Relevance to clinical practice
This paper highlights the impact that nursing shortages has on clinical practice and in health service delivery. It outlines scope for addressing shortage problems and therefore for providing a more positive staffing environment in which clinical practice can be delivered.
nurses; nursing; workforce issues; workforce planning
Australia is currently experiencing widespread shortages of psychiatrists. The changing nature of the workforce and increasing demand mean that these shortages are unlikely to ease. This study aims to identify demographic change and retirement patterns of the Australian psychiatry workforce from 1995 to 2003, and the implications of those changes for future workforce planning.
Data from the Australian Institute of Health and Welfare (AIHW) Medical Labour Force Survey from 1995 to 2003 is used to examine ageing of the psychiatry workforce and attrition of psychiatrists aged 50 years and over. Future attrition from the workforce is projected to 2025.
Sixty two percent of psychiatrists practicing in the year 2000 are predicted to have retired by 2025. Most psychiatrists continue to work until late in life, with only 18 per cent retiring before age 65. The psychiatry workforce aged significantly between 1995 and 2003 (p < 0.001), with men older than women in both years. A reduction in hours worked by psychiatrists reflects both the increasing proportion of females and the older members of the profession reducing their hours in preparation for retirement.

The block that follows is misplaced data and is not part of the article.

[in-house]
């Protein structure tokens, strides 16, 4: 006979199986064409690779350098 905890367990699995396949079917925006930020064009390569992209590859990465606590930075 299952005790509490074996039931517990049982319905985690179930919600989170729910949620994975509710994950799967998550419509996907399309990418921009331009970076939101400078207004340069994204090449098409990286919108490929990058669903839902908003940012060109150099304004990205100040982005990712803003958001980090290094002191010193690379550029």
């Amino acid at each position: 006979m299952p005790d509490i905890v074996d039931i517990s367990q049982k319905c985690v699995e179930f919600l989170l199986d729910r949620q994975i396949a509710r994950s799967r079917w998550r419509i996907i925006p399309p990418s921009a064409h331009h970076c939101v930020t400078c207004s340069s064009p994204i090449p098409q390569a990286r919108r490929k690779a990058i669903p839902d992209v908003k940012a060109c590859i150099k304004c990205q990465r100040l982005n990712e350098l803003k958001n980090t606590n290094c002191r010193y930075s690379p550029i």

The impact of ageing of the workforce may be more immediate for psychiatry than for some other health professions. With the growing proportion of females and their typically lower workforce participation, more than one younger psychiatrist will be required to replace each of the mostly male retirees.
In many countries, health-care labour markets are constantly being challenged by an alternation of shortage and oversupply. Avoiding these cyclic variations is a major challenge. In the Netherlands, a workforce planning model has been used in health care for ten years.
Since 1970, the Dutch government has explored different approaches to determine the inflow in medical schools. In 2000, a simulation model for health workforce planning was developed to estimate the required and available capacity of health professionals in the Netherlands. In this paper, this model is explained, using the Dutch general practitioners as an example. After the different steps in the model are clarified, it is shown how elements can be added to arrive at different versions of the model, or ‘scenarios’. A comparison is made of the results of different scenarios for different years. In addition, the subsequent stakeholder decision-making process is considered.
Discussion and evaluation
Discussion of this paper shows that workforce planning in the Netherlands is a complex modelling task, which is sensitive to different developments influencing the balance between supply and demand. It seems plausible that workforce planning has resulted in a balance between supply and demand of general practitioners. Still, it remains important that the modelling process is accepted by the different stakeholders. Besides calculating the balance between supply and demand, there needs to be an agreement between the stakeholders to implement the advised training inflow.